When scanning over the words ‘please respond to RFP’ in an email, I cringe a little and shift uncomfortably in my chair because I know what I have to do next – explain why we simply do not and will never respond to traditional requests for proposal.
Why, you ask?
One very BIG reason…
The traditional RFP process is broken.
A Request for Proposal, commonly referred to as RFP, is a process businesses typically use to ask vendors to bid on the business’ upcoming project. We understand that many times this process is required by companies and your hands are tied – you have to send out an RFP. We get it. You’re doing your job and that’s okay, however the traditional RFP may not yield the quality vendors you need for your project.
Usually, RFPs are disorganized and lack context about the people involved, as well as the underlying business problems that need to be addressed. What happens time and time again during the traditional RFP process is the response with the best presentation or the lowest cost is selected. For custom software projects, where the normal failure rate is 60-70%, do you really wanna gamble your project on a broken process?
LACK OF TRUST-BUILDING
The traditional RFP processes doesn’t naturally facilitate partnerships. In fact, they put parties at odds with each other and attempt to commoditize a process that requires trust. Trust is something that has to be earned by the software development team and the client (you) over time. Simply replying to one document with another document doesn’t help develop that trust. Time must be committed by both parties to build rapport and get to know each other. Without allowing the time up front to talk and understand your business, you’ll end up spending more time later on trying to fill in the holes that were missed or headed down the wrong path, ultimately leading to project failure.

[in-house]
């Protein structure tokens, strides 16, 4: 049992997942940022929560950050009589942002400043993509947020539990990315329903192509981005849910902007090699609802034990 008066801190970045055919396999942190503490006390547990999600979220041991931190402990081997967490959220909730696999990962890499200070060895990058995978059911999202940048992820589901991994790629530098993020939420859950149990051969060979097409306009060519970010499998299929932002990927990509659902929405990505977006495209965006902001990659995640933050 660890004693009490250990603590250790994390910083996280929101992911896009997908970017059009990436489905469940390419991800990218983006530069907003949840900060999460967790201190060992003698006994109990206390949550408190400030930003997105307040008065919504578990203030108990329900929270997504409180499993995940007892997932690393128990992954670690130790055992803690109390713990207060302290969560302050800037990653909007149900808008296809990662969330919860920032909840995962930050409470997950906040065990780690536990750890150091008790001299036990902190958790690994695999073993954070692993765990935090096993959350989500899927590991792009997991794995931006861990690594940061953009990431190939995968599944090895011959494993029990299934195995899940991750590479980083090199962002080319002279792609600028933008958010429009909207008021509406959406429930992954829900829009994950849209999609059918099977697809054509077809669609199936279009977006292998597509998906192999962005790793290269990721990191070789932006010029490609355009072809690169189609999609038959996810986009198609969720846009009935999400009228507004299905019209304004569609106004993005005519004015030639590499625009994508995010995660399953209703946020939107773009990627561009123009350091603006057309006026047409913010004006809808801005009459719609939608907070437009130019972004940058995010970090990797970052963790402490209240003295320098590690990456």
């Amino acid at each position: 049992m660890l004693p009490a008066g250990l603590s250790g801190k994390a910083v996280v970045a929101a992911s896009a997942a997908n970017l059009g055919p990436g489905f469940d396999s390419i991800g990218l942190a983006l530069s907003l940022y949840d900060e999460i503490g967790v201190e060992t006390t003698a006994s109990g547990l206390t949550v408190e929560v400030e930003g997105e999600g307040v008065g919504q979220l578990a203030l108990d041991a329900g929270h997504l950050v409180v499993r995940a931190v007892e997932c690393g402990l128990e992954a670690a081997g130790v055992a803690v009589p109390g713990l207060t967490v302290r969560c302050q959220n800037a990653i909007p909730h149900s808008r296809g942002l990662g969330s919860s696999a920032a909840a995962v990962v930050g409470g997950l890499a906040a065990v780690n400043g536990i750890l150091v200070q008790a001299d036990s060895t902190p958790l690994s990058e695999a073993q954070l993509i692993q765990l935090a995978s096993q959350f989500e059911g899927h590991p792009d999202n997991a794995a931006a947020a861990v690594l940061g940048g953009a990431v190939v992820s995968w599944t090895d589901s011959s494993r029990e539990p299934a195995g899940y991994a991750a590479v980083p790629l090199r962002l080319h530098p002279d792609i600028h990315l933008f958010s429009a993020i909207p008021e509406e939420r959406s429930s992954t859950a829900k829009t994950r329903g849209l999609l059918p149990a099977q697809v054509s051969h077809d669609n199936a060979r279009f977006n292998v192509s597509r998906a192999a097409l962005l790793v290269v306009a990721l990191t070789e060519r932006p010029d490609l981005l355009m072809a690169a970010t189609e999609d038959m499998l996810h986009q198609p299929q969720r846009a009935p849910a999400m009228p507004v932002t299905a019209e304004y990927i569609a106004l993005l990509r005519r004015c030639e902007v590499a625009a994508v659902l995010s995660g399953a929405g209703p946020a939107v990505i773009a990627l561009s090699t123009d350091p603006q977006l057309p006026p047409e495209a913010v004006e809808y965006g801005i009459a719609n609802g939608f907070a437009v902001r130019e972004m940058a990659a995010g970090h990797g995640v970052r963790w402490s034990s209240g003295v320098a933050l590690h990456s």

Speaking of time, there’s really none to waste in software development. When requirements for a system are based on guesswork and unclear, responding to these traditional RFPs puts our team and our clients’ time at risk. From our point of view, taking talented team members away from client projects to spend unpaid time trying to pull together estimates for these fuzzy requirements doesn’t make business sense.
FrogSlayer receives over 300 new project inquiries a year, in addition to recurring work from our existing clients. Responding to these simply isn’t worth our time. We’ve spent over a decade assembling one of the most talented teams in the industry and honing our way of doing things to a point that allows us to deliver more value faster than any other team. Our clients understand the value of upfront discovery and consulting – they know that FrogSlayer always delivers significantly more value than the fees we charge.